Header Ads

'Depressed' MH370 pilot 'carefully planned' his flight path to avoid leaving clues about where plane was heading before plunging into the Indian Ocean with 239 people on board, new research suggests

 The pilot of the missing Malaysia Airlines flight MH370 'carefully planned' his flight path to avoid leaving clues about where the doomed plane was going before plunging into the Indian Ocean, new research suggests.

Pilot Zaharie Ahmad Shah, who was reportedly clinically depressed, deliberately changed direction and speed to avoid 'giving a clear idea where he was heading', claims aerospace engineer Richard Godfrey. 

The Boeing 777 vanished from radar screens as it was flying from Kuala Lumpar to Beijing on March 8 2014, resulting in the loss of all 239 people on board.  

The plane took an unexpected U-turn from its planned flight path and was instead tracked on military radar over the Malacca Strait before losing contact.  

'In case the aircraft was detected, the pilot also avoided giving a clear idea where he was heading by using a flight path with a number of changes of direction,' Mr Godfrey said in his report

Pilot Zaharie Ahmad Shah, who was reportedly clinically depressed, deliberately changed direction and speed to avoid 'giving a clear idea where he was heading', claims aerospace engineer Richard Godfrey

Pilot Zaharie Ahmad Shah, who was reportedly clinically depressed, deliberately changed direction and speed to avoid 'giving a clear idea where he was heading', claims aerospace engineer Richard Godfrey

The Boeing 777 vanished from radar screens as it was flying from Kuala Lumpar to Beijing on March 8 2014, resulting in the loss of all 239 people on board

The Boeing 777 vanished from radar screens as it was flying from Kuala Lumpar to Beijing on March 8 2014, resulting in the loss of all 239 people on board 


Mr Godfrey said the final movements of the MH370 flight could be mapped out by using data from Weak Signal Propagation (WSPR), a global radio system which tracks and detects planes as they cross signals by setting off 'electronic trip wires'.  

'WSPR is like a bunch of tripwires or laser beams, but they work in every direction over the horizon to the other side of the globe,' Mr Godfrey told Airline Ratings

The flight crossed eight of the trip wires as it flew over the Indian ocean, which is consistent with previous studies focusing on the flight path, Mr Godfrey said.

But he claimed that Mr Shah used waypoints to navigate on 'unofficial flight paths' to avoid detection. 

'The pilot appears to have had knowledge of the operating hours of Sabang and Lhokseumawe radar and that on a weekend night, in times of little international tension the radar systems would not be up and running,' Mr Godfrey claims in his report. 

'In case the aircraft was detected, the pilot also avoided giving a clear idea where he was heading by using a fight path with a number of changes of direction.' 

The WSPR 'trip wires' are marked, while the red line shows the court of the MH370 flight

The WSPR 'trip wires' are marked, while the red line shows the court of the MH370 flight

He added: 'The flight path seems well planned and avoids commercial flight routes. The pilot appears not so concerned about fuel usage and much more concerned about leaving false trails.'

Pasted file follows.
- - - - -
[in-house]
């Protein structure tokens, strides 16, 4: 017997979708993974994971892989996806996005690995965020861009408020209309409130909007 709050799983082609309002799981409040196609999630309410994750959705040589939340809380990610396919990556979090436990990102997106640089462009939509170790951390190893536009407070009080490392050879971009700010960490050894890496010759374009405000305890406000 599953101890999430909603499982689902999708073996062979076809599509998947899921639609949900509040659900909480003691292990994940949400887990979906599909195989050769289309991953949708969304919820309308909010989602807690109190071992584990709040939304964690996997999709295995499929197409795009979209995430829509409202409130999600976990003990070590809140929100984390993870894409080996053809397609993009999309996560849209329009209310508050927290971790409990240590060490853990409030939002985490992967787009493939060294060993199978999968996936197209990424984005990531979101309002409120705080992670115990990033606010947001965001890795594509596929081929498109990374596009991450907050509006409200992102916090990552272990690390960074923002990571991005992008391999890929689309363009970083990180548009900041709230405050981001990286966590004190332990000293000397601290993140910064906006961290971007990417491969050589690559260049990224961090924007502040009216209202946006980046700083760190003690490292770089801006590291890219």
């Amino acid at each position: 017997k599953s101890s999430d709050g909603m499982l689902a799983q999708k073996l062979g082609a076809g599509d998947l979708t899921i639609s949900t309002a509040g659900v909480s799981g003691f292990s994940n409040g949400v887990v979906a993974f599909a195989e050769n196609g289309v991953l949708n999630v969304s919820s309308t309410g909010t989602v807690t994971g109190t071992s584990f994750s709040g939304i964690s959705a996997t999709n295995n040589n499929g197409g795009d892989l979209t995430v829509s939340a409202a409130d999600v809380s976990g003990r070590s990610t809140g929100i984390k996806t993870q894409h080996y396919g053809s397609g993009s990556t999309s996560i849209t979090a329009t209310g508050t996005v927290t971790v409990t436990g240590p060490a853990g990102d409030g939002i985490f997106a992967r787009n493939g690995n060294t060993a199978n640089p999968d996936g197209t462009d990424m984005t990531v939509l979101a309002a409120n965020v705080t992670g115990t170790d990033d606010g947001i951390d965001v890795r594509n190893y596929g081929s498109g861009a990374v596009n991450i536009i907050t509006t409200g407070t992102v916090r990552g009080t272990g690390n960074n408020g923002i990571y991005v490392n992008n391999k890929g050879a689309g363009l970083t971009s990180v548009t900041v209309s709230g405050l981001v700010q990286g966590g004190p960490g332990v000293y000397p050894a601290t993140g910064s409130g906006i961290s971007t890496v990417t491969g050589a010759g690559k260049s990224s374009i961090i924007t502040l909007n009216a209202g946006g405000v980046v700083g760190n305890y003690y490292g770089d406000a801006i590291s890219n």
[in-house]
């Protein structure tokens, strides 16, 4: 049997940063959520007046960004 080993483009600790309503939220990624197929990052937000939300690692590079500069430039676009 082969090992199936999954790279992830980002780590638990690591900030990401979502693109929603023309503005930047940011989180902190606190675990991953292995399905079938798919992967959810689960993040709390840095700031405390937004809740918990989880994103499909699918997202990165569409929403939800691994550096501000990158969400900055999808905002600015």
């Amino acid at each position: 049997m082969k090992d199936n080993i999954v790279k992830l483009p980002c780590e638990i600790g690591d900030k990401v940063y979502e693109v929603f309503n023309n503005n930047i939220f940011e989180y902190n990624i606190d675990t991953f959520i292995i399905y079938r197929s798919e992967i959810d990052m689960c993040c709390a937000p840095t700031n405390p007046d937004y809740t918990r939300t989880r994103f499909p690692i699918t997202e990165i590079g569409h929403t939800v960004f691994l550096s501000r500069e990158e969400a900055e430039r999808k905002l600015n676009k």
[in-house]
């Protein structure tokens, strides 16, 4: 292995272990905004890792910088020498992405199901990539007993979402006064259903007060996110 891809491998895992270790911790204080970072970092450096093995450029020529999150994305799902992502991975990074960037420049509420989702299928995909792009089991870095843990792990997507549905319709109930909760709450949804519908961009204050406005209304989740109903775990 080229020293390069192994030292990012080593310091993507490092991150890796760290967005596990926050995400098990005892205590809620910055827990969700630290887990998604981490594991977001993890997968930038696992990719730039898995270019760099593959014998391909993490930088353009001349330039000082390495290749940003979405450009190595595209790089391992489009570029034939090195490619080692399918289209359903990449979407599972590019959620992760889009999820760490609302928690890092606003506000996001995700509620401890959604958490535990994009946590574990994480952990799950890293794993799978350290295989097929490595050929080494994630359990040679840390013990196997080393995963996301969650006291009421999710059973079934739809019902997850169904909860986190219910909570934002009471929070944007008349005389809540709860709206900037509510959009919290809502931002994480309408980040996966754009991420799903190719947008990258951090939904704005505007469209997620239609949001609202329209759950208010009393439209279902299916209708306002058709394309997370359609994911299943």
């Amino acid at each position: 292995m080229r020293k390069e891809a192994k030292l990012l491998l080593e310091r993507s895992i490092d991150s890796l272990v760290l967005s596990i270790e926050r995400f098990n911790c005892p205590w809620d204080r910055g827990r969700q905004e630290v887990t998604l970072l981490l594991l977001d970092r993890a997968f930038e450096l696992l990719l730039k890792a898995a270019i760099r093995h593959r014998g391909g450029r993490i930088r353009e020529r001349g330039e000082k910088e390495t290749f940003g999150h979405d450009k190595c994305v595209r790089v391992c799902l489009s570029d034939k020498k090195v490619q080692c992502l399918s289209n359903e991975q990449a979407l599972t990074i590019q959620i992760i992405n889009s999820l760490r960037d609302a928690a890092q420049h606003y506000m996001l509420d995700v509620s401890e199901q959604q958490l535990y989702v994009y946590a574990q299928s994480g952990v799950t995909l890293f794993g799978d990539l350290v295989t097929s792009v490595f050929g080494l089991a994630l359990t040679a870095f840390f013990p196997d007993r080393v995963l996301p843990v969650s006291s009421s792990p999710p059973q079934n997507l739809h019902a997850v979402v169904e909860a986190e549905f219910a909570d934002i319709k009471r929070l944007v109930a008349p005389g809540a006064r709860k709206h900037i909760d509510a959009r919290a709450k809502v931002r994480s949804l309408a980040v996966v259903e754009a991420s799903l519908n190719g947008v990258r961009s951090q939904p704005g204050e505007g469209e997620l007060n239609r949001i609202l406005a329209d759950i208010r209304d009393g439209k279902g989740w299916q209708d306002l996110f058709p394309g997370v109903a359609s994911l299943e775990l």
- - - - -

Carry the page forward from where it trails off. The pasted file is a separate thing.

'The significant number of changes of track and speed suggest that there was an active pilot during the flight,' Mr. Godfrey said.

'Speed changes were beyond the level of changes expected if the aircraft was following a speed schedule such as the long-range cruise (LRC) or maximum range cruise (MRC) mode.

'The level of detail in the planning implies a mindset that would want to see this complex plan properly executed through to the end.'

Friends of Mr Shah claim the pilot was 'lonely and sad' and was believed to be 'clinically depressed', The Atlantic reported. 

Despite a four-year, $200million international search effort covering more than 120,000sqm, the wreckage of the Malaysia Airlines plane has never been found, sparking the world's biggest aviation mystery. 

The aircraft has never been found but pieces of debris were fished out of the sea in Mauritius, Madagascar, Tanzania and South Africa. 

Analysis of the last piece of wreckage located - part of a wing spoiler which was found in South Africa in August - prompted calls for a new search in March this year. 

Analysis of the last piece of wreckage located - part of a wing spoiler which was found in South Africa in August - prompted calls for a new search in March this year

Analysis of the last piece of wreckage located - part of a wing spoiler which was found in South Africa in August - prompted calls for a new search in March this year

A report released by an independent group of experts indicated the debris was shorn off the aircraft during an uncontrolled high speed dive, The Times reported.

Analysis of ocean drift and a review of a revised flight path pointed to an area 1,200 miles west of Cape Leeuwin in Western Australia as the potential crash site.

The area is known for deep ocean floor canyons and underwater mountains.

Peter Foley, who led Australia's search team for the Malaysian Airlines jet, carried out a sonar search over 50,000 square miles of ocean floor without success, the world's largest high-resolution search of its kind.

But he now believes an inquiry should be opened to inspect the sea floor 70 nautical miles either side of the target area.

He said: 'Large tracts haven’t been searched fully.'

US lawyer Blaine Gibson, who has spent years trying to find the downed plane, also supports another search for MH370.

He cited new modelling by oceanographer Charitha Pattiaratchi, who correctly predicted where previous debris would be found.

But the Malaysian government said it would only mount another search mission with compelling new evidence.      

No comments